Q.1. What is rainwater harvesting? Explain any two different methods of rainwater harvesting in different regions of India. [2010, 2011 (T-1)]
Ans. Rainwater harvesting is a system in which rain water is collected through various techniques and then collected water is used in many ways.
(i) Hill region - In hilly region people built diversion channels like the ‘‘guls’’ or ‘‘kuls’’ in the western Himalayas for agriculture. With these channel rainwater is used in meaningful ways.
(ii) Arid region - In Rajasthan almost all houses had underground tanks. These tanks were part of well developed rooftop rainwater harvesting system. They were connected to the sloping roof of the houses through a pipe. Rain falling on the rooftops would travel down the pipe and get stored in these underground ‘tankas’.
Q.2. What is a multipurpose river valley project? Give any four objectives of the multipurpose river valley project. [2010, 2011 (T-1)]
Ans. The multipurpose river valley project is a river project in which a dam is constructed on the river and stored water is then used in a number of for like irrigation, power generation etc.
Four objectives of multipurpose projects are :—
(i) To check floods by regulating flow of water.
(ii) To generate hydro power for our industries and homes.
(iii) To provide irrigation facilities. This helps in increasing agriculture productivity and bringing more area under cultivation.
(iv) To check soil Erosion.
Q.3. Discuss how rainwater harvesting in semi-arid regions of Rajasthan is carried out. [2010 (T-1)]
Ans. Rain water harvesting in semi-arid region of Rajasthan is carried out in the following ways :- In Bikaner, Phalodi and Barmer, almost all the houses traditionally had underground tanks or ‘‘tankas’’ for storing drinking water. The tanks could be as large as a big room; one household in Phalodi had a tank that was 6.1 metres deep, 4.27 metres long and 2.44 metres wide. The tankas were part of the well developed rooftop rainwater harvesting system and were built inside the main house or the courtyard. They were connected to the sloping roofs of the houses through a pipe. Rain falling on the rooftops would travel down the pipe and was stored in these underground ‘tankas’.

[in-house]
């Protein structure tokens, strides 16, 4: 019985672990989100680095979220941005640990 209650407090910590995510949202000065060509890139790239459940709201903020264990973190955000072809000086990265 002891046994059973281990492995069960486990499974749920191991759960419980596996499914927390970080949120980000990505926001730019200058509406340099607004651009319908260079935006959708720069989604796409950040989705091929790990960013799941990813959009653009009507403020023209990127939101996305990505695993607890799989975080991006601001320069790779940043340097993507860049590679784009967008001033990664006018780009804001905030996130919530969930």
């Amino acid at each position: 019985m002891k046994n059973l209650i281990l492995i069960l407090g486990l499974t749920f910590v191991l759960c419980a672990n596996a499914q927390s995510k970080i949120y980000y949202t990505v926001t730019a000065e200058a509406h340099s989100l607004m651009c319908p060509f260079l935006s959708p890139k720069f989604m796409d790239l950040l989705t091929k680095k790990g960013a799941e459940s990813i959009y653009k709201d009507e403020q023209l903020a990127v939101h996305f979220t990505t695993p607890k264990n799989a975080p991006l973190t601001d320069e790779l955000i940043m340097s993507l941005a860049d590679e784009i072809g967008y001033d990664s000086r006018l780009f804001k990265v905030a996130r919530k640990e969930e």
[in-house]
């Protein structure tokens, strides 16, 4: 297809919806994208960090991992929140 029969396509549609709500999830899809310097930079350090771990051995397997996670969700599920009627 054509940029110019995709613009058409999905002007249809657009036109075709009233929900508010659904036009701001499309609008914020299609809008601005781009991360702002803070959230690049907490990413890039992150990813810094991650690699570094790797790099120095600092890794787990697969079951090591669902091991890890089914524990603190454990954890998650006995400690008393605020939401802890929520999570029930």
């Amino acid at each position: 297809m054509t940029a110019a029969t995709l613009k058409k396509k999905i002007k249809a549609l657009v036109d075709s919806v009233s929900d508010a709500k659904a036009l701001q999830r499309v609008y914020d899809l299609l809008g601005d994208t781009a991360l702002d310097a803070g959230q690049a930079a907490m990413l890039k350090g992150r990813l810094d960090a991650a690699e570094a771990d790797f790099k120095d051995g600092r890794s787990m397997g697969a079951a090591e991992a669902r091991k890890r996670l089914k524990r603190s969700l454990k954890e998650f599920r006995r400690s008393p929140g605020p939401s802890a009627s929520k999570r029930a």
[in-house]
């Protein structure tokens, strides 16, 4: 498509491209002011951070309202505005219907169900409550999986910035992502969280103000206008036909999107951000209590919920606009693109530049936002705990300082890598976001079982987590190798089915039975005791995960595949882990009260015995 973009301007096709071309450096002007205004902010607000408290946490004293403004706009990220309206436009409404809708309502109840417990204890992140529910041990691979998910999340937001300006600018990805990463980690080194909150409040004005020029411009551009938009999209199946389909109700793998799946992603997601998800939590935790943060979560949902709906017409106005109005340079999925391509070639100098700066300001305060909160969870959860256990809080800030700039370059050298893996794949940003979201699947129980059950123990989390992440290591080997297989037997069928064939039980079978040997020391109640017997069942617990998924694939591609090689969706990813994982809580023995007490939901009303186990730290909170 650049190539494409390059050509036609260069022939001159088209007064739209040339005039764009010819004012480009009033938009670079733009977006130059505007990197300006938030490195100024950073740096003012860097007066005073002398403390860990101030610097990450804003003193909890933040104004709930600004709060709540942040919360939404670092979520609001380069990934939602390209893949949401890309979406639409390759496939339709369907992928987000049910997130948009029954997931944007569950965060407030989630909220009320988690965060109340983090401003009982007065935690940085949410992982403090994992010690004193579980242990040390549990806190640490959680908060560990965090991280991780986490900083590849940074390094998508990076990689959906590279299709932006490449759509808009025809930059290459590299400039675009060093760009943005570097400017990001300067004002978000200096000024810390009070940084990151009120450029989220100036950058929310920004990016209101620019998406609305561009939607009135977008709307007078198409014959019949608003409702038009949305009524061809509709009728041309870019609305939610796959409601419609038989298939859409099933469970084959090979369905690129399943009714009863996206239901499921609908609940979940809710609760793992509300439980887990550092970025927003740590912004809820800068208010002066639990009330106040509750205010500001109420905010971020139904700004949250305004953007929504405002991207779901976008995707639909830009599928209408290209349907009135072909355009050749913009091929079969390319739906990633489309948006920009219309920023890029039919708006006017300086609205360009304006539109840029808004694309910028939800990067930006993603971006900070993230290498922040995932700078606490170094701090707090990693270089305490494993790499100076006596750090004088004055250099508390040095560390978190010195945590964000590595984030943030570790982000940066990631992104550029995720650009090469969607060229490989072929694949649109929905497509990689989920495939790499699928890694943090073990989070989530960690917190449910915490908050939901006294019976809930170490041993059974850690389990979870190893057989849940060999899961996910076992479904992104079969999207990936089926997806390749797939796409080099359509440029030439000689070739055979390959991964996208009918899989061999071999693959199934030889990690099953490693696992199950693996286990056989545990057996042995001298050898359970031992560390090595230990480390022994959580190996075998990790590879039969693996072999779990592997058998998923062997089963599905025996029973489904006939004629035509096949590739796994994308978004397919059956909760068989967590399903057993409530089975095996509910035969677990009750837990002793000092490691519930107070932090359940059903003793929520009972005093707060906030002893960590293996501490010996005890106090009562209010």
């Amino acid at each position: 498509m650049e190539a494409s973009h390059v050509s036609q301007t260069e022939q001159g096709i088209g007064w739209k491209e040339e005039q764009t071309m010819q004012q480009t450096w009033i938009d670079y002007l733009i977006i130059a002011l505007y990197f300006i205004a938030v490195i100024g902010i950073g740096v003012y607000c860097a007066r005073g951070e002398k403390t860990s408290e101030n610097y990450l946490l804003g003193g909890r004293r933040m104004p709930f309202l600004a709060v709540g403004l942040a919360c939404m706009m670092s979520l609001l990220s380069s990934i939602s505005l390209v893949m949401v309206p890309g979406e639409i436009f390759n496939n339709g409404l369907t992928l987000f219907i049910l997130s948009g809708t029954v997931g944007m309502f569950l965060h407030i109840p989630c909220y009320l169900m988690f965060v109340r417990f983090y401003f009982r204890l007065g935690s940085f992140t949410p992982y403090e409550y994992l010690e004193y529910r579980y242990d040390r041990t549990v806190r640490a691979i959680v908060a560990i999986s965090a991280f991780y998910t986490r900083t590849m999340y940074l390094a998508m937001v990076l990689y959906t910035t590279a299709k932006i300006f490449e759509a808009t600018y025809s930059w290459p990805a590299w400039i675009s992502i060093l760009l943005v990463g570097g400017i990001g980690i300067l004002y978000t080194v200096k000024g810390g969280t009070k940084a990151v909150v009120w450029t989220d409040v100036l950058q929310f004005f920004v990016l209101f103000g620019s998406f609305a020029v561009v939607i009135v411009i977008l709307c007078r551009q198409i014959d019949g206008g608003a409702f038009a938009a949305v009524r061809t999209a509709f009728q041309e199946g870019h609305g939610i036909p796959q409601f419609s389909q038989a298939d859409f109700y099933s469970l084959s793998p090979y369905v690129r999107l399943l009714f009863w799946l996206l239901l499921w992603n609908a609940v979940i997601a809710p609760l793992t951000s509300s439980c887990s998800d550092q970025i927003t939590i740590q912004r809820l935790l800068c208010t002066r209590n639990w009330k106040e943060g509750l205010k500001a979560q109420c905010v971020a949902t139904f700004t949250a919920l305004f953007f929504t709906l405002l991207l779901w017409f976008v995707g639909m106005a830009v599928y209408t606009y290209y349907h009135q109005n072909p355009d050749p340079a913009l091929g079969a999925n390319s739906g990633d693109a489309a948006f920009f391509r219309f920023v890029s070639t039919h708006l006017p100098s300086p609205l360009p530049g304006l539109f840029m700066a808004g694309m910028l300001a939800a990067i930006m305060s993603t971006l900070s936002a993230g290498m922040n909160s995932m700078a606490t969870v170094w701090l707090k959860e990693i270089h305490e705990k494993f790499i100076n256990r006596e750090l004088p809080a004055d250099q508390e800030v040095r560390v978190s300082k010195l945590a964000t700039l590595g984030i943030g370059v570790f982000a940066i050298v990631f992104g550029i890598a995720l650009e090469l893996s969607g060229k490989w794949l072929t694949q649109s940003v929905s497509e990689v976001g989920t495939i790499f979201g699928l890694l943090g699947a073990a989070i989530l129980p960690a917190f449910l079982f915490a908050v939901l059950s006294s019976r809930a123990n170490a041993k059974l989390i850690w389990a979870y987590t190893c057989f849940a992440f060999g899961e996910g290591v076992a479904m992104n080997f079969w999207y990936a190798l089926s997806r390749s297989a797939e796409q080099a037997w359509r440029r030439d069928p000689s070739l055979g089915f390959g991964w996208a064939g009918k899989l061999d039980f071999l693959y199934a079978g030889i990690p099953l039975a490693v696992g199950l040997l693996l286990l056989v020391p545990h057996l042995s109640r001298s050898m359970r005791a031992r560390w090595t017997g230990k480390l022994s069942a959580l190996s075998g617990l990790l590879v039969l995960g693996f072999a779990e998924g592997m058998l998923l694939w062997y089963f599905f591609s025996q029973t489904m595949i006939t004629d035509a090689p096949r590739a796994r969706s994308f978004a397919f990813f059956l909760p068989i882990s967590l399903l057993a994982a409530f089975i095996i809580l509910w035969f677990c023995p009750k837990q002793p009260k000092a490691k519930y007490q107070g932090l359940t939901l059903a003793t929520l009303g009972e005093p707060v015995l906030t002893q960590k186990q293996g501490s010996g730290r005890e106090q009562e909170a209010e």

Q.4. Describe three traditional methods of rainwater harvesting practised in India. [2010, 2011 (T-1)]
Ans. In India traditionally rainwater harvesting is done in the following ways :—
(i) In hilly regions people built diversion channels like the guls or kuls for agriculture.
(ii) In Rajasthan rooftop rainwater harvesting is practised.
(iii) In Bengal people built inundation channels to irrigate their fields.
(iv) In arid and semi-arid regions people convert their agricultural fields into rainfed storage structures.
Q.5. Give three reasons for water scarcity in post-independence India [2010, 2011 (T-1)]
Ans. Three reasons for water scarcity in India are :–
(i) Post-independance India has witnessed intensive industrialisation and urbanisation which increased water demand.
(ii) Large urban centres with large and dense population and urban lifestyles have only added to water requirement.
(iii) Population explosion after independence led to overexploitation of underground water for irrigation.
Q.6. ‘Three-fourths of the earth’s surface is covered with water but there is still scarcity of water across the globe.’ Explain giving three reasons. [2010, 2011 (T-1)]
Ans. Water scarcity is due to the following causes :—
(i) Water availability varies over space and time mainly due to the variation in seasonal and annual precipitation.
(ii) Rapid urbanisation is another factor for water scarcity.
(iii) Rapid increase in population that demand more and more water.
(iv) Industrialisation is another cause, large industrial houses are using more and more water, they also require more water to generate electricity.
(v) Rising income levels also create more demand for water.
(vi) 96.5 per cent of the total volume of world’s water is estimated to exist as oceans and only 2.5 per cent as fresh water. Nearly 70 per cent of this freshwater occurs as ice sheets and glaciers, while a little less than 30 per cent is stored as groundwater in the world’s aquifers.
Q.7. How have industrialisation and urbanisation aggravated water scarcity in India? [2010, 2011 (T-1)]
Ans. Industrialisation and urbanisation have aggravated water scarcity in India in the following ways :